Rose Garden Inn residents struggle to find permanent housing
Santa Barbara City Council will decide whether to extend the safe-shelter program for residents of fire-prone encampments during its meeting Tuesday. The program is set to expire Nov. 1.
The City Council received an update on the program during its Sept. 14 meeting. The safe-shelter program was deemed a success by the city for its ability to reach homeless people and attain housing vouchers – but few participants have been able to find permanent housing.
Currently, 40 formerly homeless people reside in the Rose Garden Inn in the Upper State neighborhood. The city’s nonprofit partner City Net has been operating the master lease and providing wraparound services since July 5 at a $1.6 million price tag.
The Council has three options: extend the program for 30 days at a cost of $414,329, extend 90 days for $1,242,987 or let the contract expire.
The funding would come from Measure C, a source of income that comes from sales tax.
If the contract expires, City Net risks losing the progress it has made with the 40 Rose Garden Inn residents.
Of those 40 participants, nine have housing vouchers in hand, 16 are in progress and 15 have the identification needed to obtain housing.
But City Net is struggling to find available housing that will accept the vouchers.
The Housing Authority has issued 89 Emergency Housing Vouchers this period, but only 22 have been applied to leases. The Housing Authority is trying to incentivize landlords to sign leases with vouchers.
René Eyerly, acting sustainability and resilience co-director, told the City Council the program stopped cleaning up encampments and taking in residents when staff realized permanent housing was a problem.
“We have a front loading problem,” councilmember Mike Jordan said in his comments. “We’ve got 50 people in a motel, and we don’t have the next step in housing ready for them right now if they elect to go.”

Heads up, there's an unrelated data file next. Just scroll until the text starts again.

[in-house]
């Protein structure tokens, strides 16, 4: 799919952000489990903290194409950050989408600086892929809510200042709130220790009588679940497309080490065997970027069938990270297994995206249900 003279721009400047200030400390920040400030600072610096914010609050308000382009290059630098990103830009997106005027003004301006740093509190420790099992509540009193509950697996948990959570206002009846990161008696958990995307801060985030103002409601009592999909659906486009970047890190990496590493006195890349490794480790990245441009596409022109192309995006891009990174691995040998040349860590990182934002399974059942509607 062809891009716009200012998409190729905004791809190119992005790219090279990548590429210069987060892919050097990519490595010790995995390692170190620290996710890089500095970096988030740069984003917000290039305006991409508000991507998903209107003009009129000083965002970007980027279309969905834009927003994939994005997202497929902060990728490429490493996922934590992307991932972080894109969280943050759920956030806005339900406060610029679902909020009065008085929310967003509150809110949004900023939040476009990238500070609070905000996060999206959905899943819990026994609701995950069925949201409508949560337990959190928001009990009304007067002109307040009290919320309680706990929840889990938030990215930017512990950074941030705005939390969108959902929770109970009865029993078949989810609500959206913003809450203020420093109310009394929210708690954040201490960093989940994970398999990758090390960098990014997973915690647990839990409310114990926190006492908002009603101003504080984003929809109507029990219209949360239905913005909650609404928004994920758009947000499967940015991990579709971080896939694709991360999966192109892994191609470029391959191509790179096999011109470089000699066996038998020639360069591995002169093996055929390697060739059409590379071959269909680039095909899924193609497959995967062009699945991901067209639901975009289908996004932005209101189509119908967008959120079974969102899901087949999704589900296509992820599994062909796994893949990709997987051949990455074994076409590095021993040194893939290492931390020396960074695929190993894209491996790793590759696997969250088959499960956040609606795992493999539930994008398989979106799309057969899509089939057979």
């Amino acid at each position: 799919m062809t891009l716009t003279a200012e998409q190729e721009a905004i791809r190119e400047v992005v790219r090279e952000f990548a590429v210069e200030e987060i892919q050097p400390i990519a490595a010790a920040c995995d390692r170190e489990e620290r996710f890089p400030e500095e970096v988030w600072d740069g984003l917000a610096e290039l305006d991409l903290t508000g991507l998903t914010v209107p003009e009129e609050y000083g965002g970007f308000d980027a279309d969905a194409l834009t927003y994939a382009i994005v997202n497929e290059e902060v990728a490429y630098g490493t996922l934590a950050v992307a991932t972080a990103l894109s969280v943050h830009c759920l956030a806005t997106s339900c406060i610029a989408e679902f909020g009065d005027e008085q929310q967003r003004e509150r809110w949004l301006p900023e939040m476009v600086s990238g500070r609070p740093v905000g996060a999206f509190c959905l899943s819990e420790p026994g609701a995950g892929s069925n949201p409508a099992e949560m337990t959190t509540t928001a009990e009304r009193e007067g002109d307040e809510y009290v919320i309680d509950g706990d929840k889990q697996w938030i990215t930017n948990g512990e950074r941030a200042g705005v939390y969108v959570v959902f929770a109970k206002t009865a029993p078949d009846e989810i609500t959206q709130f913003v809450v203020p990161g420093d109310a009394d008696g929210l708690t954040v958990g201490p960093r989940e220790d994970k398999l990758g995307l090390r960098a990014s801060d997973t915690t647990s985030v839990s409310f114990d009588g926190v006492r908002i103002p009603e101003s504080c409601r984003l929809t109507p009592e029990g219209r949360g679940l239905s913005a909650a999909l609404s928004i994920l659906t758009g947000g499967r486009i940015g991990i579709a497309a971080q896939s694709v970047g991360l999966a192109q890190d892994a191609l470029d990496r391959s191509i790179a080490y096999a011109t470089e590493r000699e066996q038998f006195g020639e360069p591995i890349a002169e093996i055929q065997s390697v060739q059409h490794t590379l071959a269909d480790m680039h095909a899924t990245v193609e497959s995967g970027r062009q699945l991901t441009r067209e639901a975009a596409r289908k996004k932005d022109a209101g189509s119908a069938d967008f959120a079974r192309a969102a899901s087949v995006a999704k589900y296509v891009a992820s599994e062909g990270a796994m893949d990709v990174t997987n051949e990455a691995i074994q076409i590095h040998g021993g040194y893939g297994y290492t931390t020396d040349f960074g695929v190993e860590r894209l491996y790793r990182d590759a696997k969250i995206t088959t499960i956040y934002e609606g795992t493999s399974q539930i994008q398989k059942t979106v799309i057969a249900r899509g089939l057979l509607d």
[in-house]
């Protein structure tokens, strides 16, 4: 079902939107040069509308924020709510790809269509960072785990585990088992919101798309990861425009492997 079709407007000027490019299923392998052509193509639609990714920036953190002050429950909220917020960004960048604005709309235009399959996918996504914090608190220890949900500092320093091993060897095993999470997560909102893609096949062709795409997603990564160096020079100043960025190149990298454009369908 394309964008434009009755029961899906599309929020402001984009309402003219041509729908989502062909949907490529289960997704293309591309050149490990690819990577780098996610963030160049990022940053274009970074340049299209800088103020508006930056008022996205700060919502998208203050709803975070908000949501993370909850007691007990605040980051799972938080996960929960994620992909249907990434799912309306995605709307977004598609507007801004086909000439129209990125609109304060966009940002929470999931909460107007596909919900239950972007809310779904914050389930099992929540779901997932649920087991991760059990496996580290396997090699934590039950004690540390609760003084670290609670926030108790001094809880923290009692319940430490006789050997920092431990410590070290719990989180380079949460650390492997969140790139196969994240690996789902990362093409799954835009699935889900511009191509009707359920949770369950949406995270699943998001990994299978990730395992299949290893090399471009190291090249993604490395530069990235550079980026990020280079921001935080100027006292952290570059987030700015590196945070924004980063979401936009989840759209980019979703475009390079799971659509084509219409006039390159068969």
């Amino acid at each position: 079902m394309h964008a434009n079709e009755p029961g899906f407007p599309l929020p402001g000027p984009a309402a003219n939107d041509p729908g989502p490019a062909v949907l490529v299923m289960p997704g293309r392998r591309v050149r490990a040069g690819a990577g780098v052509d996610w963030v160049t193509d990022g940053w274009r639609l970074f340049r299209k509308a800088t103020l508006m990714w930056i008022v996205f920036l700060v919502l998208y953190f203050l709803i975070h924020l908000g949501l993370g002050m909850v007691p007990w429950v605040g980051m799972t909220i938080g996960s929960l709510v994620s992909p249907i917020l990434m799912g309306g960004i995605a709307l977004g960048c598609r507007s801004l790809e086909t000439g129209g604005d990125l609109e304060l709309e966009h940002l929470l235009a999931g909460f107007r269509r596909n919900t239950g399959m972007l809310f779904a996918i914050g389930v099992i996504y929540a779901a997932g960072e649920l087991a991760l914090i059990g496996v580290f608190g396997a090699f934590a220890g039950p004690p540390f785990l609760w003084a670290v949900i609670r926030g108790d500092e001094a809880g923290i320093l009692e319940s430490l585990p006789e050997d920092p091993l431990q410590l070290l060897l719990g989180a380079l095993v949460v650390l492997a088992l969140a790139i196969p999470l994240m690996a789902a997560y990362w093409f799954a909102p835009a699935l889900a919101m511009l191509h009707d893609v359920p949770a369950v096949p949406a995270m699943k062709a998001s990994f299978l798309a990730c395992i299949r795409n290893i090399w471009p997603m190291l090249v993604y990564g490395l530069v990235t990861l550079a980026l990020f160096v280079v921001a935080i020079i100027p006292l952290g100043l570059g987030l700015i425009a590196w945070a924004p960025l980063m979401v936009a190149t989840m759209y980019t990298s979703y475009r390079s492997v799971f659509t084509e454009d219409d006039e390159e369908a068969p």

The city is looking for ways to create more housing for formerly homeless people.
The city and Santa Barbara County are partnering in a project called Dignity Moves. It plans to establish 33 modular homes on county property for three years.
The city is prioritizing people in high need who live downtown and along the waterfront for Dignity Moves.
The city is working on an application for a HomeKey grant through the State, which funds master leases and other innovative housing ideas.
Staff are also looking at a grant program through the State that targets encampments of 50 people or more, a size that puts smaller cities at a disadvantage. Smaller projects will also be awarded funds.
The city has been allocated $1.8 million in HOME American Rescue Plan funds that can be used widely. Staff are still strategizing the best use for this money.
The state budget also allocates $2.5 million to Santa Barbara County for homeless housing and mental health services. The Santa Maria/Santa Barbara County Continuum of Care received $2.7 million.
The safe-shelter program is a pilot that can be used to secure grants and launch a permanent bridge-housing program in Santa Barbara. The city has large goals, but it first has to coordinate next steps for the 40 current participants.
The City Council will discuss its options and receive updates from local shelters.
The meeting begins at 2 p.m. Tuesday. It will be broadcast live on City TV Channel 18 and online at santabarbaraca.gov/cap.
To join the virtual meeting and make a public comment, go to attendee.gotowebinar.com/register/7544011379969868045.